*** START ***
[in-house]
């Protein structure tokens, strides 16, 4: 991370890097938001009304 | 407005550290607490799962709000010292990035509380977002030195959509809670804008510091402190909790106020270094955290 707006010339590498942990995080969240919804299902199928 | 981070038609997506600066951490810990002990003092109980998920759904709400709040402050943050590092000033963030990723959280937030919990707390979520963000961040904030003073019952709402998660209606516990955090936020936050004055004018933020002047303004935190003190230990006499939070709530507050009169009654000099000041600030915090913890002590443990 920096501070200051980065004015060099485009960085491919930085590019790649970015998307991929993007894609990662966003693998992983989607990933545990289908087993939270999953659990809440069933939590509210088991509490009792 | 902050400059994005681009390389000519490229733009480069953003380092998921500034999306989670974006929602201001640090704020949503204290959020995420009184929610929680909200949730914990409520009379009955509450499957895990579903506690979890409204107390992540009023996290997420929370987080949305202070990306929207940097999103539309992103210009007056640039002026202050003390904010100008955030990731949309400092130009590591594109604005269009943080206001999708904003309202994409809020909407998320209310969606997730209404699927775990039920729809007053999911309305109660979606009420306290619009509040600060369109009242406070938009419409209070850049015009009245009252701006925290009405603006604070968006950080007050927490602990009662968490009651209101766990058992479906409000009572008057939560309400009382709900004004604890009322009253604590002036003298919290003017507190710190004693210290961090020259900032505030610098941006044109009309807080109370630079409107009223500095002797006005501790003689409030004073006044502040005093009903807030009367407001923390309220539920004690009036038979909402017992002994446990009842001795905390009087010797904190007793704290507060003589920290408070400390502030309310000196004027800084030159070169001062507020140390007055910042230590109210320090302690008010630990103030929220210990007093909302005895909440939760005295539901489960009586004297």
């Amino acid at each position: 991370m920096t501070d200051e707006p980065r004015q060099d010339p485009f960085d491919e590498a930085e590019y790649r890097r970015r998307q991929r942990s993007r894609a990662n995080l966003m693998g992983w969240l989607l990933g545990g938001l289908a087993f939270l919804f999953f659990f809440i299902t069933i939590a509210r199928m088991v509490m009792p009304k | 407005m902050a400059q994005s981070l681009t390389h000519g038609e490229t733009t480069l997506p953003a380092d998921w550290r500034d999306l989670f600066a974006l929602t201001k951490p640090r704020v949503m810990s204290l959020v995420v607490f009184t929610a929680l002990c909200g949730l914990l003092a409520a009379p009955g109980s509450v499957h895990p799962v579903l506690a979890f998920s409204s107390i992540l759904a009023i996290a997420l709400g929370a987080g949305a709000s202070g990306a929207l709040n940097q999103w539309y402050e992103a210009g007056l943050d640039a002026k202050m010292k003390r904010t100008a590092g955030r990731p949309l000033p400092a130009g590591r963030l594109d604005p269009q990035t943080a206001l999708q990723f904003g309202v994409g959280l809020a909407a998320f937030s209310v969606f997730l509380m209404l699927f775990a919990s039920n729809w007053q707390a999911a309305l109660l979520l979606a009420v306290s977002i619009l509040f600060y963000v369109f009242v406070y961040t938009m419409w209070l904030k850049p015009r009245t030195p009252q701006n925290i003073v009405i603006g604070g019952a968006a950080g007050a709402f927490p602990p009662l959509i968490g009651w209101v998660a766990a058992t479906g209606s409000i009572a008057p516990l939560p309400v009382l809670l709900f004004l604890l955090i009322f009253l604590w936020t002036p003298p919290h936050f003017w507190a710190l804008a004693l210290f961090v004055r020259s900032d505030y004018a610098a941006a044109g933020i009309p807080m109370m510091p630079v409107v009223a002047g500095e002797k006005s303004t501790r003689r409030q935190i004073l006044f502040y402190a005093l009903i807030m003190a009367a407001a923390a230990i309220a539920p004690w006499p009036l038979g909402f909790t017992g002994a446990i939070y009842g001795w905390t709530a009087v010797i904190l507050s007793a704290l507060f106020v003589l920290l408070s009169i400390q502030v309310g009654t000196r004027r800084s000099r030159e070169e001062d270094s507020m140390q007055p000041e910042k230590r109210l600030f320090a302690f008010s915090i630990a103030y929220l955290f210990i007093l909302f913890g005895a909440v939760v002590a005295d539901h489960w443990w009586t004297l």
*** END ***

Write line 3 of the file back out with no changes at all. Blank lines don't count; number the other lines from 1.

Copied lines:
């Amino acid at each position: 991370m920096t501070d200051e707006p980065r004015q060099d010339p485009f960085d491919e590498a930085e590019y790649r890097r970015r998307q991929r942990s993007r894609a990662n995080l966003m693998g992983w969240l989607l990933g545990g938001l289908a087993f939270l919804f999953f659990f809440i299902t069933i939590a509210r199928m088991v509490m009792p009304k | 407005m902050a400059q994005s981070l681009t390389h000519g038609e490229t733009t480069l997506p953003a380092d998921w550290r500034d999306l989670f600066a974006l929602t201001k951490p640090r704020v949503m810990s204290l959020v995420v607490f009184t929610a929680l002990c909200g949730l914990l003092a409520a009379p009955g109980s509450v499957h895990p799962v579903l506690a979890f998920s409204s107390i992540l759904a009023i996290a997420l709400g929370a987080g949305a709000s202070g990306a929207l709040n940097q999103w539309y402050e992103a210009g007056l943050d640039a002026k202050m010292k003390r904010t100008a590092g955030r990731p949309l000033p400092a130009g590591r963030l594109d604005p269009q990035t943080a206001l999708q990723f904003g309202v994409g959280l809020a909407a998320f937030s209310v969606f997730l509380m209404l699927f775990a919990s039920n729809w007053q707390a999911a309305l109660l979520l979606a009420v306290s977002i619009l509040f600060y963000v369109f009242v406070y961040t938009m419409w209070l904030k850049p015009r009245t030195p009252q701006n925290i003073v009405i603006g604070g019952a968006a950080g007050a709402f927490p602990p009662l959509i968490g009651w209101v998660a766990a058992t479906g209606s409000i009572a008057p516990l939560p309400v009382l809670l709900f004004l604890l955090i009322f009253l604590w936020t002036p003298p919290h936050f003017w507190a710190l804008a004693l210290f961090v004055r020259s900032d505030y004018a610098a941006a044109g933020i009309p807080m109370m510091p630079v409107v009223a002047g500095e002797k006005s303004t501790r003689r409030q935190i004073l006044f502040y402190a005093l009903i807030m003190a009367a407001a923390a230990i309220a539920p004690w006499p009036l038979g909402f909790t017992g002994a446990i939070y009842g001795w905390t709530a009087v010797i904190l507050s007793a704290l507060f106020v003589l920290l408070s009169i400390q502030v309310g009654t000196r004027r800084s000099r030159e070169e001062d270094s507020m140390q007055p000041e910042k230590r109210l600030f320090a302690f008010s915090i630990a103030y929220l955290f210990i007093l909302f913890g005895a909440v939760v002590a005295d539901h489960w443990w009586t004297l």